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ASHLAND -- The Mental Health & Recovery Board of Ashland County has launched an app designed to help Ashland County residents connect with local resources and manage stress. 

Released earlier this month, the Healthy Ashland app was created as an interactive phone app offering a variety of mental health, crisis and addiction resources, but also tools for anyone -- especially those in Ashland County -- seeking overall wellness. 

“We wanted people to be able to go there for basic information like the crisis lines, but what it's all about is health and wellness, doing things that keep people from needing our services,” said David Ross, assistant director at the Mental Health & Recovery Board of Ashland County. 

The app also includes links to local events and currently, a special section for COVID-19 information and resources. Ross hopes the app becomes part of people’s regular routines. 

Conversations about the app’s creation began more than a year ago, but amid the pandemic, Ross and others with the mental health board saw an even more immediate need for it. 

“We were reviewing analytics and realized we might be missing people who don’t go to websites often," he said. "We could be missing the boat by not having something for younger generations or people who prefer to use tablets."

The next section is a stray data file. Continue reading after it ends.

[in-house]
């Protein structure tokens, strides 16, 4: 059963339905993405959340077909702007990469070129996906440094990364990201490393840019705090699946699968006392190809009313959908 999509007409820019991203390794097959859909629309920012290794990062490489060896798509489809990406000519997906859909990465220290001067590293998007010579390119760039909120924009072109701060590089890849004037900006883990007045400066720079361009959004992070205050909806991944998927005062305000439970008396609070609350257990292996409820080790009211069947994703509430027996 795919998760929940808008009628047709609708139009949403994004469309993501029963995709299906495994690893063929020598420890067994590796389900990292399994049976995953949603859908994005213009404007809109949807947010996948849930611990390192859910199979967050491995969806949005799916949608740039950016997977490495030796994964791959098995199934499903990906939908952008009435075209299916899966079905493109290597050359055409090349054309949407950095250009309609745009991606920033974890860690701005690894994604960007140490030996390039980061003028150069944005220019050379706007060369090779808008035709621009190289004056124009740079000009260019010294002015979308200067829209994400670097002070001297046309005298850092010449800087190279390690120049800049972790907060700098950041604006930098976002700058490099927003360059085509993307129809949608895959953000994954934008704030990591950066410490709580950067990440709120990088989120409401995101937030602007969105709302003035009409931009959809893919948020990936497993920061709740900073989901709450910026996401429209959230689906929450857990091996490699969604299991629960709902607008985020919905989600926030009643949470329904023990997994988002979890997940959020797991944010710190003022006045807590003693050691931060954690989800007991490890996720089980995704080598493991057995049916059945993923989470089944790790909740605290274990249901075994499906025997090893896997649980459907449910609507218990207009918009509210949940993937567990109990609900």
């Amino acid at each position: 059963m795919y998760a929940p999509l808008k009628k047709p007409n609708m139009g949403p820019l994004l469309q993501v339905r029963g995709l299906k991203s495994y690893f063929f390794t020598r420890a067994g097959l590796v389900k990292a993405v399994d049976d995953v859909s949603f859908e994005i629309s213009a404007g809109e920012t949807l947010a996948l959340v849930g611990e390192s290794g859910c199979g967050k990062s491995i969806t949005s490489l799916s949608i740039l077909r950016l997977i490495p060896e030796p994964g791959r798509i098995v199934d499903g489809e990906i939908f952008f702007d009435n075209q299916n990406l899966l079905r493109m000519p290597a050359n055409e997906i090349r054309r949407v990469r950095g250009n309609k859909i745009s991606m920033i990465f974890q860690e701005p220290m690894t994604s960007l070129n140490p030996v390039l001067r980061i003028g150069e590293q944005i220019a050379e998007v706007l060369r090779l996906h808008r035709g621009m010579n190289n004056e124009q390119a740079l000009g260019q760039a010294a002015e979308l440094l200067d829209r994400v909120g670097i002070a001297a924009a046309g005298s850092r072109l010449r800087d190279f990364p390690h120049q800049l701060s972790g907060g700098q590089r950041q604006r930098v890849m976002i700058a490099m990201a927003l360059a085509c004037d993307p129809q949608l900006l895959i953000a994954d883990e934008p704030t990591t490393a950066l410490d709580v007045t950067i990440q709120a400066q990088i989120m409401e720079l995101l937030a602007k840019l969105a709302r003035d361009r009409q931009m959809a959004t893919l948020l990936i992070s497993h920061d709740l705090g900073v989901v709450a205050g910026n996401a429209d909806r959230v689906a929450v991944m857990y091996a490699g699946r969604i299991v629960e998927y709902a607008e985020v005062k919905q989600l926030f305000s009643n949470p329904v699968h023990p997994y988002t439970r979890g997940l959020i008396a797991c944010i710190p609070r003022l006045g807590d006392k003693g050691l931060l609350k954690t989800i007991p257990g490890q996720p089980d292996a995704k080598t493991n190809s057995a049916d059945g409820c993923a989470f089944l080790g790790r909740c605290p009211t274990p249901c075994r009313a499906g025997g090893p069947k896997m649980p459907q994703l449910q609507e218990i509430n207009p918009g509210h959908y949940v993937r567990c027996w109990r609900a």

The COVID-19 pandemic has limited in-person resources for some, as many mental health providers continue telehealth. It seemed fitting to release a mobile resource at this time, Ross said. 

The Healthy Ashland app is available on Apple and Android devices, and signs have been placed around Ashland prompting people to download the app by scanning a QR code with their devices. 

The app was developed by Ashland University associate dean of students and director of psychological counseling, Oscar McKnight. He previously developed a mental health app for AU students.

“He designed an app specific to the college and that was such a good experience," Ross said. "We had some learning under our belt, and we said, 'let’s take what we learned and see if we can do a countywide mental health and addiction app.' "

Earlier this year, the app was created and tested by a group of 90 individuals. Feedback was overwhelmingly positive. Users enjoyed the stress relief and relaxation resources and suggested the addition of local event resources. 

They suggested some changes that have already been implemented, and the app at the time of it's release still offered a “contact us” section for new users to make further suggestions based on their experience. 

“It’s tough to know the impact of something like this," Ross said. "It’s a prevention service, preventing something from ever happening."

So far, he said it’s been rewarding to watch data on how many times the app is downloaded and how it's used.


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